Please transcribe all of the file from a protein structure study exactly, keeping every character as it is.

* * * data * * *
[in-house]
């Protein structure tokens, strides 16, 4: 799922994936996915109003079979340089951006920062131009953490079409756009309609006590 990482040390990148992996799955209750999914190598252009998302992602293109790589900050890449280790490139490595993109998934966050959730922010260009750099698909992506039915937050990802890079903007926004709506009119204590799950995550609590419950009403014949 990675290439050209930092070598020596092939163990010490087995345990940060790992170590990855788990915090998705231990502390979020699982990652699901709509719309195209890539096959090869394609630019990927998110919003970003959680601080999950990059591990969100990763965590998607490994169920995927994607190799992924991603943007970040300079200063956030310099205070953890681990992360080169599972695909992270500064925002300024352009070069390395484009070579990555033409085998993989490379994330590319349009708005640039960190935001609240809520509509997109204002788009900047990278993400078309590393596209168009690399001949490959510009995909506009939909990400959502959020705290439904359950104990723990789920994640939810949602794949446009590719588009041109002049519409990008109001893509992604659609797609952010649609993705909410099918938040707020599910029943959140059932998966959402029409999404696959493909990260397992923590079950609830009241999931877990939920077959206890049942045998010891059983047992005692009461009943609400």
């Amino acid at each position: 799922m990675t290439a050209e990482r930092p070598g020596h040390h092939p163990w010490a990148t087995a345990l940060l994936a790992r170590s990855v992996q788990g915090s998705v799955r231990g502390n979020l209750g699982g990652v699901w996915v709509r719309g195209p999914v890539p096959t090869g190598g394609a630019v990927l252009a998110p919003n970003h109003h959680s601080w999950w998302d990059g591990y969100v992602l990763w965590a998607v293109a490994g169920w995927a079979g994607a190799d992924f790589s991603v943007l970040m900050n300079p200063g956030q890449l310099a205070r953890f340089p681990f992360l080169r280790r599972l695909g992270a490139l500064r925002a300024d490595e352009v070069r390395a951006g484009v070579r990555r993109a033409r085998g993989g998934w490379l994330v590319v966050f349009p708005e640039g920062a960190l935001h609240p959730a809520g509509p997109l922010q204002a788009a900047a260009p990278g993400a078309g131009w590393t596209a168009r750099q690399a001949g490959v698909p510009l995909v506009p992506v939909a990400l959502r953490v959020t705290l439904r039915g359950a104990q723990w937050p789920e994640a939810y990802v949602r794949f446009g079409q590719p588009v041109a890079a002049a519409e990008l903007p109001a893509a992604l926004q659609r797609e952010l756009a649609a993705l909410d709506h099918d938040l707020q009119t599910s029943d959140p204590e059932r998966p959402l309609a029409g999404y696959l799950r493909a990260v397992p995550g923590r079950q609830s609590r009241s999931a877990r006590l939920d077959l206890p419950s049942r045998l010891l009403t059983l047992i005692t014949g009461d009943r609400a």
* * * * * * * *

[in-house]
């Protein structure tokens, strides 16, 4: 799922994936996915109003079979340089951006920062131009953490079409756009309609006590 990482040390990148992996799955209750999914190598252009998302992602293109790589900050890449280790490139490595993109998934966050959730922010260009750099698909992506039915937050990802890079903007926004709506009119204590799950995550609590419950009403014949 990675290439050209930092070598020596092939163990010490087995345990940060790992170590990855788990915090998705231990502390979020699982990652699901709509719309195209890539096959090869394609630019990927998110919003970003959680601080999950990059591990969100990763965590998607490994169920995927994607190799992924991603943007970040300079200063956030310099205070953890681990992360080169599972695909992270500064925002300024352009070069390395484009070579990555033409085998993989490379994330590319349009708005640039960190935001609240809520509509997109204002788009900047990278993400078309590393596209168009690399001949490959510009995909506009939909990400959502959020705290439904359950104990723990789920994640939810949602794949446009590719588009041109002049519409990008109001893509992604659609797609952010649609993705909410099918938040707020599910029943959140059932998966959402029409999404696959493909990260397992923590079950609830009241999931877990939920077959206890049942045998010891059983047992005692009461009943609400």
């Amino acid at each position: 799922m990675t290439a050209e990482r930092p070598g020596h040390h092939p163990w010490a990148t087995a345990l940060l994936a790992r170590s990855v992996q788990g915090s998705v799955r231990g502390n979020l209750g699982g990652v699901w996915v709509r719309g195209p999914v890539p096959t090869g190598g394609a630019v990927l252009a998110p919003n970003h109003h959680s601080w999950w998302d990059g591990y969100v992602l990763w965590a998607v293109a490994g169920w995927a079979g994607a190799d992924f790589s991603v943007l970040m900050n300079p200063g956030q890449l310099a205070r953890f340089p681990f992360l080169r280790r599972l695909g992270a490139l500064r925002a300024d490595e352009v070069r390395a951006g484009v070579r990555r993109a033409r085998g993989g998934w490379l994330v590319v966050f349009p708005e640039g920062a960190l935001h609240p959730a809520g509509p997109l922010q204002a788009a900047a260009p990278g993400a078309g131009w590393t596209a168009r750099q690399a001949g490959v698909p510009l995909v506009p992506v939909a990400l959502r953490v959020t705290l439904r039915g359950a104990q723990w937050p789920e994640a939810y990802v949602r794949f446009g079409q590719p588009v041109a890079a002049a519409e990008l903007p109001a893509a992604l926004q659609r797609e952010l756009a649609a993705l909410d709506h099918d938040l707020q009119t599910s029943d959140p204590e059932r998966p959402l309609a029409g999404y696959l799950r493909a990260v397992p995550g923590r079950q609830s609590r009241s999931a877990r006590l939920d077959l206890p419950s049942r045998l010891l009403t059983l047992i005692t014949g009461d009943r609400a």